ATC Says It is Likely to Recommend AT Thru-Hikes Soon
The Appalachian Trail Conservancy said on Tuesday, June 16, that within the next few weeks it was likely to recommend that thru-hikers and all other hikers can return to the Appalachian Trail.
The ATC, in a statement here, said that with most of the AT reopened, the organization is nearing one of its criteria for advising that thru-hikers can return to the trail. Only 5.2 miles of the trail on Katahdin remain closed, and those are expected to open July 1.
The ATC said that the following complications remain:
Overnight camping : All of the AT in New Jersey and Massachusetts remains closed to overnight camping. All designated overnight sites remain closed in Vermont and New Hampshire with dispersed camping sites difficult to find. Additional sections of the AT in Maine and Pennsylvania remain closed to camping. Most shelters remain closed.
New COVID-19 infections: While most states are seeing a downward trend in COVID-19 cases, some states are still struggling with the pandemic. Currently, a required or recommended 14-day quarantine remains in place in Vermont, New Hampshire, and Maine for some or all visitors (with some caveats to shorten the quarantine length).
Volunteer maintenance: The trail is a volunteer-maintained resource and the ATC is waiting for the federal government to approve protocols and sign new agreements to send volunteers back to the trail. Volunteers have asked to catch up on maintenance and clean up before hikers are encouraged to hit the trail, and the ATC said it wants to honor that.
“Within the next few weeks, we believe it likely the ATC will recommend hikers, including thru-hikers, return to the trail assuming there are no significant negative changes in the current trends,” the ATC statement said.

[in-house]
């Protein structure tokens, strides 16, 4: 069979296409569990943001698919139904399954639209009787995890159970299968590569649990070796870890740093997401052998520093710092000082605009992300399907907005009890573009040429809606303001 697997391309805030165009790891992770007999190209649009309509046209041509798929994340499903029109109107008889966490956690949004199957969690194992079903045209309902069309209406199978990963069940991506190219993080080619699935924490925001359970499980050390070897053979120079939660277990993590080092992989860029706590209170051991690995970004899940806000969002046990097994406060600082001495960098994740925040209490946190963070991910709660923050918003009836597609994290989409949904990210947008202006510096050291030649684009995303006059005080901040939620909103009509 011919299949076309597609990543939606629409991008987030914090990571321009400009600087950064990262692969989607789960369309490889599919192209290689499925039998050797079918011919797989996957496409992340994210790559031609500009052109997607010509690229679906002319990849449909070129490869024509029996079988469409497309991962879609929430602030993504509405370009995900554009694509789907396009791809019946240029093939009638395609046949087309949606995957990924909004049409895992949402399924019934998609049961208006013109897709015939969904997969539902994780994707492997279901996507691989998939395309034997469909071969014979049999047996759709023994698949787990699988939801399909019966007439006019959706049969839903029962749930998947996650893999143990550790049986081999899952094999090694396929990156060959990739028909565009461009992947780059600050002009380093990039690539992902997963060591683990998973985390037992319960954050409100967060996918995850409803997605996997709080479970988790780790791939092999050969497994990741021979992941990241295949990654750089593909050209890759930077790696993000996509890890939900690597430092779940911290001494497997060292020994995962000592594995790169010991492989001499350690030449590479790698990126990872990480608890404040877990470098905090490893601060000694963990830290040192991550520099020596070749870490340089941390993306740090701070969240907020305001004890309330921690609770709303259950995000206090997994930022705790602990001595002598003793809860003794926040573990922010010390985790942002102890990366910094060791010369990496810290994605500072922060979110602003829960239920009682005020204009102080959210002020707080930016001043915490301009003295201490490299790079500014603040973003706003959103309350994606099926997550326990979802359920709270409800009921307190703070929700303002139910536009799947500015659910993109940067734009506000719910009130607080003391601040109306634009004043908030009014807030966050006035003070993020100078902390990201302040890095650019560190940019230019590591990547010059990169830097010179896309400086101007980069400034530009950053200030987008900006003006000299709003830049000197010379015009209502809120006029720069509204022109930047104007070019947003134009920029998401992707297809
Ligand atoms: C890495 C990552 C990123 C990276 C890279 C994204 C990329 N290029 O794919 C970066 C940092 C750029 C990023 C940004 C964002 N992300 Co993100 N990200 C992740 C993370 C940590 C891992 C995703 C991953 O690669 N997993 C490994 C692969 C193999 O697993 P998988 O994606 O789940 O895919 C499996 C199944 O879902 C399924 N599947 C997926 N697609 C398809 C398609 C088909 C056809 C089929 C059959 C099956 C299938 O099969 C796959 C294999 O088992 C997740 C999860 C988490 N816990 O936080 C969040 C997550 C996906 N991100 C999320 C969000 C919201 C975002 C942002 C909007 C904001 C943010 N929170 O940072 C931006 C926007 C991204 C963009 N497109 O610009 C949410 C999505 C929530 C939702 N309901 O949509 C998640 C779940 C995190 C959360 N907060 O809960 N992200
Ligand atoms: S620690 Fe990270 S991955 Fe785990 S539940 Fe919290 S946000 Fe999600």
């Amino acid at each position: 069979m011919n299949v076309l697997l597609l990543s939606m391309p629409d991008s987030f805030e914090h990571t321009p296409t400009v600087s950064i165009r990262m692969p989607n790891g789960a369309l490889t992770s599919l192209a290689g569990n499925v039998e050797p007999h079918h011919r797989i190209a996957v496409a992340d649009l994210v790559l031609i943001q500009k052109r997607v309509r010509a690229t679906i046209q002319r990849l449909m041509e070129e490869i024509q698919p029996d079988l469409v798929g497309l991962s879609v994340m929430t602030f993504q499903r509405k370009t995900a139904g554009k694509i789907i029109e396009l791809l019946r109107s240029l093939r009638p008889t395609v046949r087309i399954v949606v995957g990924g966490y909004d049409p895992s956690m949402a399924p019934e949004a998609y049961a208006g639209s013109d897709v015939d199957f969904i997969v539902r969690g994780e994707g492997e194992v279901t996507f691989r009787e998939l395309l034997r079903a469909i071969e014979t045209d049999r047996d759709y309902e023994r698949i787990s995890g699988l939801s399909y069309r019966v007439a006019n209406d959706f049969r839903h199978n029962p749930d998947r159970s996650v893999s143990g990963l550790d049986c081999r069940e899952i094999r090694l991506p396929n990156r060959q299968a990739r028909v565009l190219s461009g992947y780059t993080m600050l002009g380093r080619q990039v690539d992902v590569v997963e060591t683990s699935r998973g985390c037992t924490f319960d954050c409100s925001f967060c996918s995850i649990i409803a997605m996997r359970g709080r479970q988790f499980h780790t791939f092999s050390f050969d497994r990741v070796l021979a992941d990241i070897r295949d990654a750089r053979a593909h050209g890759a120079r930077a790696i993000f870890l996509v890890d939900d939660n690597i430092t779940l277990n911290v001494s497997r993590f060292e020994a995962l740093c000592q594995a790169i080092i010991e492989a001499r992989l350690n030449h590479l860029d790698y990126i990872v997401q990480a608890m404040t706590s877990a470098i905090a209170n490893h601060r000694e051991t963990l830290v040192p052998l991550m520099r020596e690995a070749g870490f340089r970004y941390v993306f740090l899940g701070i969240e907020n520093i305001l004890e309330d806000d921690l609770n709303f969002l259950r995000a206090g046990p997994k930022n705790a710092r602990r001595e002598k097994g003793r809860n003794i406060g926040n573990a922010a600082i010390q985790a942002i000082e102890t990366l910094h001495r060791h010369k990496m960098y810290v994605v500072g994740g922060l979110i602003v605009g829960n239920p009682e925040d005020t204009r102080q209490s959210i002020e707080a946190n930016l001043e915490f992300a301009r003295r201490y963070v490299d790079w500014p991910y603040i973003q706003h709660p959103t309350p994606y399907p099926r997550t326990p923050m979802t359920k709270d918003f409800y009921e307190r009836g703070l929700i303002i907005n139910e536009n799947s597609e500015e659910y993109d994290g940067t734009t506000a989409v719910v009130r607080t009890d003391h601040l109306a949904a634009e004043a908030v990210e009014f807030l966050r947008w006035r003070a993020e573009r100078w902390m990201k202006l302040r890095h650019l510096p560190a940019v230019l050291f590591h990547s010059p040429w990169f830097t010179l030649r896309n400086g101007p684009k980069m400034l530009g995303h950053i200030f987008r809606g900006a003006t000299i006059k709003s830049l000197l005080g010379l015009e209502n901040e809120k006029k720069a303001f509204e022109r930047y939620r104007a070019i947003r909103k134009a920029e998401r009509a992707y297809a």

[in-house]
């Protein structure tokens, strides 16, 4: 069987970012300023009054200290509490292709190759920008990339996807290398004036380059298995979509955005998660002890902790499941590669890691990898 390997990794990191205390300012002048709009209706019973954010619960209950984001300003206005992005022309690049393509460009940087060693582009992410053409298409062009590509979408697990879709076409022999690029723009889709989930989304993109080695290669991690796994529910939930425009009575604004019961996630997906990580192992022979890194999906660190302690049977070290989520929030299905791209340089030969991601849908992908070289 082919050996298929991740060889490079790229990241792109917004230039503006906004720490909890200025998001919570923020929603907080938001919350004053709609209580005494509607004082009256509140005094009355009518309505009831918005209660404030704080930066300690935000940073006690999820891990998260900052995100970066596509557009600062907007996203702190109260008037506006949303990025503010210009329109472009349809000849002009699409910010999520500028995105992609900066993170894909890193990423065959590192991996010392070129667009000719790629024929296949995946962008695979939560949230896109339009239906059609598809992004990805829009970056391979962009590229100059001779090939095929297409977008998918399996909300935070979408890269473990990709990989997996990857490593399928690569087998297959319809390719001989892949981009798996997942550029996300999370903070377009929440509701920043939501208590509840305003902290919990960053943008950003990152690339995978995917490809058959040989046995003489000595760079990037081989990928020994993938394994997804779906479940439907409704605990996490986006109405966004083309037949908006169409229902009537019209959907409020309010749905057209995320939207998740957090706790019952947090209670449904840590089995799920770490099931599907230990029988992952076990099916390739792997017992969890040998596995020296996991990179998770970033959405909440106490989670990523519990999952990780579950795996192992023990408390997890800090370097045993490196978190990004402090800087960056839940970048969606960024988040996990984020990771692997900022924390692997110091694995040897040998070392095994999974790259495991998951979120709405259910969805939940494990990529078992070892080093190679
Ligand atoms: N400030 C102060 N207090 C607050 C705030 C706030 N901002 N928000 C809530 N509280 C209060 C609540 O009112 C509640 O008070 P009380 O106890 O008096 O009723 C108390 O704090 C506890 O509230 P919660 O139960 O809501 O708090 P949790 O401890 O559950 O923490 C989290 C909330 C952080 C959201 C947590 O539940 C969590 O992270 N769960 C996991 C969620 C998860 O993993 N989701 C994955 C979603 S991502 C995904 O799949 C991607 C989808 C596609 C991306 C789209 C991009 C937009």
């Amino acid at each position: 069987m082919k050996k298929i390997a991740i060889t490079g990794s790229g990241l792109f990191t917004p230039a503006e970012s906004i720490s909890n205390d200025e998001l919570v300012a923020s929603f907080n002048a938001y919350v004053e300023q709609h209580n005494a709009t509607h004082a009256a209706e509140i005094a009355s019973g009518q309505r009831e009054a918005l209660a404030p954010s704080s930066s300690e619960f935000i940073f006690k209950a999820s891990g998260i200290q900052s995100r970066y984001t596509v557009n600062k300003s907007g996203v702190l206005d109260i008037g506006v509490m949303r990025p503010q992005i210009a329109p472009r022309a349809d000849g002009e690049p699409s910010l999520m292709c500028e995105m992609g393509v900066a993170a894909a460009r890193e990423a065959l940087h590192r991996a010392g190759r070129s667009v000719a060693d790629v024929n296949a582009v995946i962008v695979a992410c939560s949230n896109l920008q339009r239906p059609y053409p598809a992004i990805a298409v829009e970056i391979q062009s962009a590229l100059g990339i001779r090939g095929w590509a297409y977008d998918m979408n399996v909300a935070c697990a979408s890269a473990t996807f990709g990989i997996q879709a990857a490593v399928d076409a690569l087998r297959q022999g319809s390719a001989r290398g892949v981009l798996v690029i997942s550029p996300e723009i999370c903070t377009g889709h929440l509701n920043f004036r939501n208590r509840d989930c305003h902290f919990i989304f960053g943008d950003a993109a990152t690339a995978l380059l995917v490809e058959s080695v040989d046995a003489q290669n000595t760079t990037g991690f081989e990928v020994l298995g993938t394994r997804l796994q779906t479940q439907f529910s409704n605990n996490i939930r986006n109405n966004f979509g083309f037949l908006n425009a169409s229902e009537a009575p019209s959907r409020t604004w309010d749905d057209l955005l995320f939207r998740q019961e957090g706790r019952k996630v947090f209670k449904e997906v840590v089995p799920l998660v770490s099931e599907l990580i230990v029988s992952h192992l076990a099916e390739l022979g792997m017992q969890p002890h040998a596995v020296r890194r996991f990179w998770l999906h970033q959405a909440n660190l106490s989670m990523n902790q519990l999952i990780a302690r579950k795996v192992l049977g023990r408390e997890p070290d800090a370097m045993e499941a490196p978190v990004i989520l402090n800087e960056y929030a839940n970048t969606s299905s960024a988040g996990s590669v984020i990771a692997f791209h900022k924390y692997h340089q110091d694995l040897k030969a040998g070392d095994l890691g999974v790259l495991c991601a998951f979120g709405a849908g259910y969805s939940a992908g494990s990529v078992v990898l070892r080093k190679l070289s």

“Once our recommendations change, thru-hikers can start or resume their hikes anywhere. We encourage thru-hikers to self-disperse, which will help minimize impacts to the trail and volunteers and help reduce the potential spread of COVID-19. Also, thru-hikers who left the trail in March and stayed off to reduce the spread of the virus will have an additional 12 months to complete their thru-hikes once they resume their hikes, after we’ve given the okay to return. We emphasize all thru-hikers on the AT be as self-reliant as possible, staying away from shelters, privies, and other public facilities and carry a personal shelter, a bear canister, and equipment for proper catholing. Check our website for tips on thru-hiking and selecting a start location.”
The ATC said it would communicate updates as soon as decisions are made, and recommends monitoring its AT closures page and Johns Hopkins University’s Coronavirus New Case Trends By State.
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